One of the summer's most popular TV shows, Fox's "So You Think You Can Dance" provides a provocative parallel to the influx of consumer-generated ads of late. Apparently there are hoards of people out there who think making a TV commercial is as easy as moving their bodies to music and calling it dancing. But the parallel is not just in the challenge issued by the show's name.
As the show pits dancers with classical training and impeccable technique against those who have taught themselves a unique, unconventional style, we in the ad industry are prompted to consider whether or not the average Joes who enter ad contests are as capable of creating work as great that produced by experienced and trained ad agency creative directors.
Regardless of where we stand on the issue, we can agree on one thing. If we're going to be seeing more work from people outside the industry, it better be good work. There have been far too many mediocre ads heralded as great ones simply due to the novelty of their origin. If we want advertising to continue to be a creative force in our culture, we should expect -- perhaps even demand -- more.
The seasoned and savvy have the responsibility to apply the same standards of evaluation to which we've long been held. And aspiring ad makers should appreciate the wisdom of a few proven principles for creating great work.
First, there's strategy. An inspired strategy fuels inspired creative. The advertising strategy must be explicitly stated -- and implicitly understood -- by all stakeholders at the genesis of creative development. The strategy articulates the objective of the ad, and importantly the objective is not to make people laugh. Ads help companies achieve business and brand goals: increase awareness, generate leads, create perceived differentiation, etc.
A fresh and proprietary consumer insight should drive the work and a single, differentiating proposition is another critical element of an effective strategy. It can be debated whether the company should dictate the strategy or the ad's creator should be left to devise her own, but strategy as the starting point for advertising is axiomatic.
Great communications are based on a big idea -- not a visual gag or clever joke that can be set up, told and wrapped up in 30 seconds. I'm talking about a BIG idea that changes the way people think and feel about the brand. GE's ecoimagination campaign and Dove's Evolution spots are examples that relay a unique and compelling brand point of view that transcends the product or service being sold.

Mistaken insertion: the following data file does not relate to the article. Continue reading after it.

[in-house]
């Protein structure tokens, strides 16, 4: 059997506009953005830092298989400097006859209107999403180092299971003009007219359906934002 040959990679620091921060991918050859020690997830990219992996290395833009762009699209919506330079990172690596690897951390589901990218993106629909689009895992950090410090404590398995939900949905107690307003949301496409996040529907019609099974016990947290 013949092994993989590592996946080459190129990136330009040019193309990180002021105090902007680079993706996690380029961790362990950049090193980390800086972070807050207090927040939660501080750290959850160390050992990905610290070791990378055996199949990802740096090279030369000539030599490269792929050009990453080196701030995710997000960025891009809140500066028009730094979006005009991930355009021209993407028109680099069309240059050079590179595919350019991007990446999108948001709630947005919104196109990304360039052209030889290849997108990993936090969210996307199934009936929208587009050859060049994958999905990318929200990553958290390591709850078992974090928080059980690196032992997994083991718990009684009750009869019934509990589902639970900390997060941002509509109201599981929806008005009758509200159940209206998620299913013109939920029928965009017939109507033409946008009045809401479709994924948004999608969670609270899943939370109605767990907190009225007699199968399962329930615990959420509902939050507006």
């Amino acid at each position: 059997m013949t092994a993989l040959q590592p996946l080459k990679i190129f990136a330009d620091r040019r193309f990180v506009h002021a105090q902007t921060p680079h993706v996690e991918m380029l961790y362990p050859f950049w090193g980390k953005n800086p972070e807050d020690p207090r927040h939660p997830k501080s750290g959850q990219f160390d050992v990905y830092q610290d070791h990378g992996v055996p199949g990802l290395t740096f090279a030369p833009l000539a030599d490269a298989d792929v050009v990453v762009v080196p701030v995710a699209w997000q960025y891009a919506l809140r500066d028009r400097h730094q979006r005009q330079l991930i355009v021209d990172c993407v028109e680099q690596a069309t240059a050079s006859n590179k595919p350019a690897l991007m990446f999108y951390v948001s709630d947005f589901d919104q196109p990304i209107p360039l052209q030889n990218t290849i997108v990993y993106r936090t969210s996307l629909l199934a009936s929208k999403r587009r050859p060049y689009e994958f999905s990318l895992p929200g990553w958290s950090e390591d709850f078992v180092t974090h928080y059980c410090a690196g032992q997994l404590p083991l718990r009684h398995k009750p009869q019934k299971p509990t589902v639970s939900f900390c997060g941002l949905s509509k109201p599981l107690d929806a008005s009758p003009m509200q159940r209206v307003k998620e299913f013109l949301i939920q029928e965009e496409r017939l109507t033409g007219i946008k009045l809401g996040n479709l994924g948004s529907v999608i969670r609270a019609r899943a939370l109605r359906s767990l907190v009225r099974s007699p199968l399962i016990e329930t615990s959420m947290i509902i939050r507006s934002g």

Crafting a compelling brand vision is more important than devising a cool ad contest. Before soliciting ads we should ensure there is a clearly articulated vision of what the brand should stand for -- and then hold ourselves and the ad makers to it.
The brand idea should be big enough to extend beyond a single execution, even beyond TV commercials in general. In fact, one could argue the traditional 30-second spot should be the last creative unit sought, not the first. The maxim "the media is the message" is more true now than ever before. Non-traditional creative resources should promote non-traditional ways to engage consumers. Truly original and innovate connections are what should be sought and submitted.
Finally, aspiring ad makers must be forced to swallow the tough pill of humility. An ad is not about its creator; it's about the brand. Any creative director will, however reluctantly, acknowledge he or she is a commissioned artist. Creativity for the sake of creativity has no place in the advertising world. Certainly advertising is part art but we do the craft a disservice when we promote people whose only interest is a moment in the spotlight. Instead, those who create advertising should be motivated by and rewarded for moving the needle for the brand.
As the number of companies that turn to the public for their next TV commercial grows, so does the importance of these fundamental principles of great advertising. They are the baby with the proverbial bathwater that is at risk of being thrown out in the pursuit of a PR-worthy marketing effort.
Come to think of it, these points are so elemental they're worth consideration by no-names with camcorders and creative directors with display cases full of Lions alike. After all, creating breakthrough brand-building advertising is not as easy as it seems. It requires discipline in addition to entertainment. Just like dancing.
I use the term "consumer-generated" because that's how everyone refers to these ads, but I think we need to do a reality check here. The ads that win the contests and get exposure are not created by consumers. They're made by aspiring filmmakers and "pro-sumers" looking for their lucky break. Case in point: the Doritos contest winner whose spot aired during the 2007 Super Bowl is not a consumer. He is a partner at a firm that specializes in creative video production.
According to Doritos' website, his firm was "looking for any opportunity to launch the company into the public eye." By calling these ads "consumer-generated," we are propagating the myth that they are engaging a brand's users. Let's come up with a different term.